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Everyone Has the Power to Ask – R U OK?

Sometimes reaching out can make all the difference to someone's life.

Source: RU OK Day Australia
Sometimes we see people struggling, and yet for some reason, we don’t take the time to check in on them.
Have you taken the time to check up on those around you lately?
Perhaps we’re too shy or can’t find the words.
We make excuses – it’s not the right time, they’re busy, they were happy yesterday- it must just be a bad day.
We also let the culture of brushing things under the carpet, keeping the peace and the stigma of mental health issues keep us quiet.

If you or someone you love is struggling right now, you can get help here.

It’s hard to make time for each other. It’s hard to ask those questions because sometimes we don’t feel like we have the answers, or know what to say. But, we need to have those conversations.

R U OK day is held on the second Thursday in September every year. It’s a tough day, because it challenges each and every one of us to face each other, and have those sometimes tough conversations. 

You don’t need to wait until September rolls around to ask the question though.  Every single day, we are surrounded by thousands of people  -whether at work, at home, or on social media.  Take the time to look around and be aware of those around you, and don’t be scared to check on other people.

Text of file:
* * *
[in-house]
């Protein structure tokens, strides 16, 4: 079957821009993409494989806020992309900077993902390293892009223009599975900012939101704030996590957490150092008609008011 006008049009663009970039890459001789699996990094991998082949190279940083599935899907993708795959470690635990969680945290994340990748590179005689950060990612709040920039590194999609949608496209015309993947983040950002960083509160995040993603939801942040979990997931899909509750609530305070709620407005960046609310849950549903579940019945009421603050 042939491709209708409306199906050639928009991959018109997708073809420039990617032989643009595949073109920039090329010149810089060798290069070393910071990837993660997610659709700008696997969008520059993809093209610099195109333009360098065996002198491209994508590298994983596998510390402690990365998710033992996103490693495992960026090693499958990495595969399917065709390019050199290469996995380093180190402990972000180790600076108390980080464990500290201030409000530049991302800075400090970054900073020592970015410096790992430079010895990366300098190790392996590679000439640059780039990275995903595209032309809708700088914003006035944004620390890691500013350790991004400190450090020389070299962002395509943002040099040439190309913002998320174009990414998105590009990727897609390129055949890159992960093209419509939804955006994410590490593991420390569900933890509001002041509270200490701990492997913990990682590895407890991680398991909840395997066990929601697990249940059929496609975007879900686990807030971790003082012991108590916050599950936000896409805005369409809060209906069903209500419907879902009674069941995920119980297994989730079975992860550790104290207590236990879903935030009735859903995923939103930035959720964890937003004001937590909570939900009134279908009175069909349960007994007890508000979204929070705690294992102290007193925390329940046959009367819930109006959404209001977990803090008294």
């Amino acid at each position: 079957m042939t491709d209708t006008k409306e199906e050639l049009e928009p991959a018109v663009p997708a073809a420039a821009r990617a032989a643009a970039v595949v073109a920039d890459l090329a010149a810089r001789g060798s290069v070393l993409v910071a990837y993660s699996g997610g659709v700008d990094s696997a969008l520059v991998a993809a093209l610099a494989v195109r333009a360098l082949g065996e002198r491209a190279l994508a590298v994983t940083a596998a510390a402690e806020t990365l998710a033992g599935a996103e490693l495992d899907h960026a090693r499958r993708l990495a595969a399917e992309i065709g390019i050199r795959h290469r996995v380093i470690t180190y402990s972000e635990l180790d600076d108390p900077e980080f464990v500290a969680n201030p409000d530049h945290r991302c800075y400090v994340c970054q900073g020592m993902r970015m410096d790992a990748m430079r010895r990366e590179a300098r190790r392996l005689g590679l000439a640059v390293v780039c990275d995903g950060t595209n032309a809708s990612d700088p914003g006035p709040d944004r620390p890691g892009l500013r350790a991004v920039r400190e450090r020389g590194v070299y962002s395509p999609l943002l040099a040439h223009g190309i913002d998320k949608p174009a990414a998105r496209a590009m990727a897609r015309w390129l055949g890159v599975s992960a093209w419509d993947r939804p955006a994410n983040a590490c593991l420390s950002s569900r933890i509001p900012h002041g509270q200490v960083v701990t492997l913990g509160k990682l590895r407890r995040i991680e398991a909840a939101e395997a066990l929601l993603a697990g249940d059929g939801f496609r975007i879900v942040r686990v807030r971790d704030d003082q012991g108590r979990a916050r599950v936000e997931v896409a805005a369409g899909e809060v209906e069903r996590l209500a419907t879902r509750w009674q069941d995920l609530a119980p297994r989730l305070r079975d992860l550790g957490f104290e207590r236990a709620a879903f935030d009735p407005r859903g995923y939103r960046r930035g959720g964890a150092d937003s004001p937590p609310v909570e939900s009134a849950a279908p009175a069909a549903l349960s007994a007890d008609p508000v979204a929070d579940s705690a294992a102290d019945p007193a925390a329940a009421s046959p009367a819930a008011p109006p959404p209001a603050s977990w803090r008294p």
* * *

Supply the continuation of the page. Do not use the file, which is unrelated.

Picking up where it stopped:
It’s hard to sometimes admit we need help or aren’t coping. It’s especially hard to admit this to people we’ve kept a brave face on for. It’s also tough for many of us, as we remember people we’ve known and loved who have lost their lives to suicide.

We need to look out for each other

R U OK day is important. Suicide awareness is important. We live in a country with enormously high suicide rates. 3,000 Australians suicide every single year. That’s more than 8 per day. Very few Australians would be untouched by suicide in some way. Someone’s brothers, sisters, fathers, sons daughters, friends, colleagues. It’s a shocking figure. But the good news is, each and every single one of us has the power to turn those figures around.

By talking about mental health, we help to reduce the stigma of seeking help. By educating ourselves, our communities, our workplaces, our friends on how we can help each other and look out for each other, we can make a difference.

How do you ask if someone is ok?

We’ve all got the power to support one another and look out for each other, and help people who may be struggling with life. We’ve all got what it takes to navigate that conversation, when someone says, “no, I’m not ok.” It’s as simple as this

  1. Ask R U OK?
  2. Listen
  3. Encourage action
  4. Check in

Sometimes, the issues feel too big for us to deal with. And that’s ok. You can help your family and friends to get professional help (see the numbers below). You can also get support for yourself at ruok.org.au to help you learn how to respond if someone says, “no, I’m not ok”.

If you haven’t already, take the time to check in with someone today. All it takes is a simple, R U OK?

And please share this with your family and friends, and don’t forget to ask if they’re ok.

R U OK? is an Australian suicide prevention charity. Its mission is to inspire and empower everyone to meaningfully connect with the people around them and to support those struggling with life.

Find out more: ruok.org.au

Originally published at www.employmentavenues.com

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